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Martial Law extended in Ireland
General Sir John Maxwell inspecting the Cadet Corps at the Royal Barracks, Dublin. Photo: Irish Life, Vol. 17, 19 May 1916. Full collection available at the National Library of Ireland.

Martial Law extended in Ireland

General Maxwell defends handling of Rising

Dublin, 29 May 1916 - A Proclamation extending Martial Law in Ireland was issued this weekend by Dublin Castle.

The order has been extended until further notice due to the prevailing ‘disaffection and unrest’ around the country, which is the cause of anxiety and alarm.

General Sir John Maxwell, the Commander-in-Chief in Ireland has spoken to the press and said that the Proclamation had been issued at his request. He reminded  the public that civil government was still suspended, and that the present state of the country involved certain risks.

He also said that all the arms in the country had yet to be given up and that the courts-martial would continue.

The Proclamation extending Martial Law in Ireland and distributed from Dublin Castle. (Image: © IWM)

Accusations of excessive force refuted
Maxwell defended the policy which led to the initial arrests and executions, promising these methods would continue to be used ‘in the case of nine or 10 fugitives who are said to be deeply implicated in the actual Rising who are still at large.’

General Maxwell denied that excessive force had been used in suppressing the Rising:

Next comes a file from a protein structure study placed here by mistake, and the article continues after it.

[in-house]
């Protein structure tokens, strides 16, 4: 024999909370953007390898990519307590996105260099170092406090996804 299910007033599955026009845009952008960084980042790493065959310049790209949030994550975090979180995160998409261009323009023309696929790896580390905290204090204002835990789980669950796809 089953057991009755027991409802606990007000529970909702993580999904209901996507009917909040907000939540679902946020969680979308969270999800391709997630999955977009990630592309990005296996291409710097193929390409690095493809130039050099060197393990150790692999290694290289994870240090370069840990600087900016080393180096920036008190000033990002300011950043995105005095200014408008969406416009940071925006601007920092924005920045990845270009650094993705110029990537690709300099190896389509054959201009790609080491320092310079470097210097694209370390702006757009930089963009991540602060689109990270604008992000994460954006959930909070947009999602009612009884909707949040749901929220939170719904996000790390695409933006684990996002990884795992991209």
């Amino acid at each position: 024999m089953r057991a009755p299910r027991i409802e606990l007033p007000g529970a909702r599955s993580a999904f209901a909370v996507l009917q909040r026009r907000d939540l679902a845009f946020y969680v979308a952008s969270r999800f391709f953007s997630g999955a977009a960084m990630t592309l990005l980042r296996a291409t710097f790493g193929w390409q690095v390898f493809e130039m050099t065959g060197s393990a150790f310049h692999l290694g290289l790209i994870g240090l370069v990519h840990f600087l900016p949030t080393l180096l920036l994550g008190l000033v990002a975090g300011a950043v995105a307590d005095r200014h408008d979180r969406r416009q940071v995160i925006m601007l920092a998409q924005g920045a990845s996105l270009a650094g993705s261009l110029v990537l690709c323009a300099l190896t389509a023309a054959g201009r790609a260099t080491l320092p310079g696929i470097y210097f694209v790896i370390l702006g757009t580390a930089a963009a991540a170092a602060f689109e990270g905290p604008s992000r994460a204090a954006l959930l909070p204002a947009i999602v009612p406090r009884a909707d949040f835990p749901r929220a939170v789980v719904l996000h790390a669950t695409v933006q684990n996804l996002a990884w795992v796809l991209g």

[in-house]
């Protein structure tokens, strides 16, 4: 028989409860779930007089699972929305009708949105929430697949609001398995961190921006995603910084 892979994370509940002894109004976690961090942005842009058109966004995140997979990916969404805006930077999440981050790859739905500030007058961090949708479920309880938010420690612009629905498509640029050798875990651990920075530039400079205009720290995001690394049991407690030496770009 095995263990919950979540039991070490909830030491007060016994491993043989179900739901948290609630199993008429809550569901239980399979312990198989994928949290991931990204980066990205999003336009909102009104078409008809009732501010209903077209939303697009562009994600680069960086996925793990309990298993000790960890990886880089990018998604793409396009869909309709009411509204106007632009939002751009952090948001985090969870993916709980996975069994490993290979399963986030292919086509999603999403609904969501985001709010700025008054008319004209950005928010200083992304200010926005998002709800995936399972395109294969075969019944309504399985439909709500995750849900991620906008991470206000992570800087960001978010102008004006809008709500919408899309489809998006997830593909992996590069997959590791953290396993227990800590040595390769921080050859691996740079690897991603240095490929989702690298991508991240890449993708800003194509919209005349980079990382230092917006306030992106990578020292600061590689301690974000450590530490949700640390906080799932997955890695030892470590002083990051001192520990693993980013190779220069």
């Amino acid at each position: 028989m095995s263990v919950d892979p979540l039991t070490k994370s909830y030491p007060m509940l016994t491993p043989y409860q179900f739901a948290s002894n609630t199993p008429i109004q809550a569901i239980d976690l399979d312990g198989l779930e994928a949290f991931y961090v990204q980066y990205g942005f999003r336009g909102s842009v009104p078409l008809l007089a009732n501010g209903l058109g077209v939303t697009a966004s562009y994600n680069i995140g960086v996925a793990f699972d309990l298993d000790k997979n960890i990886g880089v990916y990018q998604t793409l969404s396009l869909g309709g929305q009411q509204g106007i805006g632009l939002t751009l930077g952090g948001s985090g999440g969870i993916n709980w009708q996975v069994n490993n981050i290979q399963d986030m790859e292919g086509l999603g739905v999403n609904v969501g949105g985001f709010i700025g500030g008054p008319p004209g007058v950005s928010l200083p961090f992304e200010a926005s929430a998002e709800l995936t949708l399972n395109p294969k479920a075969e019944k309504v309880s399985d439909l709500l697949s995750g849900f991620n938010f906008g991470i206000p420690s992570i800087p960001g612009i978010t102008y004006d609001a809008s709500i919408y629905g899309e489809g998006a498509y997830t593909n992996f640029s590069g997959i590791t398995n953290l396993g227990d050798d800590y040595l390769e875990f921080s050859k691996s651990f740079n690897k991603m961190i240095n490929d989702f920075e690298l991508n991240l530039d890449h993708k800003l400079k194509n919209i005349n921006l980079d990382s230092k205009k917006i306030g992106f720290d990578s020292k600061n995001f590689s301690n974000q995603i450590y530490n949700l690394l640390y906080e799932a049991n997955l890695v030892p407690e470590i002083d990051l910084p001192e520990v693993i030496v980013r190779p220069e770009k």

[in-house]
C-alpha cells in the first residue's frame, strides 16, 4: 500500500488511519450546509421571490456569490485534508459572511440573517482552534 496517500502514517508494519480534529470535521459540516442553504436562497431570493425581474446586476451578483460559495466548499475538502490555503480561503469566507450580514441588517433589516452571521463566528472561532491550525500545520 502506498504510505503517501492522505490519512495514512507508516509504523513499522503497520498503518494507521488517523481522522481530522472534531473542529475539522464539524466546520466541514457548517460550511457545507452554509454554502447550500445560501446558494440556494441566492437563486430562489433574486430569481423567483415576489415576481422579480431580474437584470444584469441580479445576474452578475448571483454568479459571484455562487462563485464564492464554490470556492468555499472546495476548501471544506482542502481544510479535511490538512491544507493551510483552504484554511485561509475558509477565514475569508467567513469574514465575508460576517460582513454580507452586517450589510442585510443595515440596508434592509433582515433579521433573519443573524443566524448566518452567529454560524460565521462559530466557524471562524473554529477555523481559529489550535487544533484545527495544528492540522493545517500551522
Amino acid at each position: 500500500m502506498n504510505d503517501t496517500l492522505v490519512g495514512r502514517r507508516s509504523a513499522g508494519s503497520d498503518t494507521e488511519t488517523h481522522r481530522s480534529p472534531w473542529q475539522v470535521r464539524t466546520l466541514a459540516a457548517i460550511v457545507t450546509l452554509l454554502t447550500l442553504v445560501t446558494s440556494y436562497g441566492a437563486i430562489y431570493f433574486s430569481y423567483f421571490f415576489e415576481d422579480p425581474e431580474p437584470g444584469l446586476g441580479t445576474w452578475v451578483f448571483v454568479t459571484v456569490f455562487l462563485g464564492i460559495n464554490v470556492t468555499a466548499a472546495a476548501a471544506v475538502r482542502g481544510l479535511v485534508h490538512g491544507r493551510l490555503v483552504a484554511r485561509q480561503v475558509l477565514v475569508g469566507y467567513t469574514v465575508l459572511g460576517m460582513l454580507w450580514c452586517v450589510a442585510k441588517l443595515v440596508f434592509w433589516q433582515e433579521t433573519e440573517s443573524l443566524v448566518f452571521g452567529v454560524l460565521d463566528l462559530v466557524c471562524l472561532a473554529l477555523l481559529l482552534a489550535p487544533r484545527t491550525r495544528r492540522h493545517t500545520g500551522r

‘I cannot go over it all again now, but I think it ought to be made clear that in the beginning the rebels and those who controlled them were responsible for many acts which, even if one were to admit a state of war, which of course one cannot do in dealing with civil commotion, were quite outside the rules of warfare.’

‘They were murders in cold blood, and any impartial judge and jury would have been bound to find it so.’

General Maxwell pointed also to the collaboration with Germany as something that ‘made the situation very much more dangerous from the Imperial point of view.’

Regarding the prospect of future talks on Ireland, General Maxwell said:

‘I am not a politician, and I cannot speak as such, and this is the most disagreeable work a soldier can have, and nobody who knows anything about the army can think that a soldier would dream of prolonging it.’

Dr Fearghal McGarry of Queen's University, Belfast, discusses the aftermath of the Rising and its effect on Irish political life.

[Editor's note: This is an article from Century Ireland, a fortnightly online newspaper, written from the perspective of a journalist 100 years ago, based on news reports of the time.]

RTÉ

Century Ireland

The Century Ireland project is an online historical newspaper that tells the story of the events of Irish life a century ago.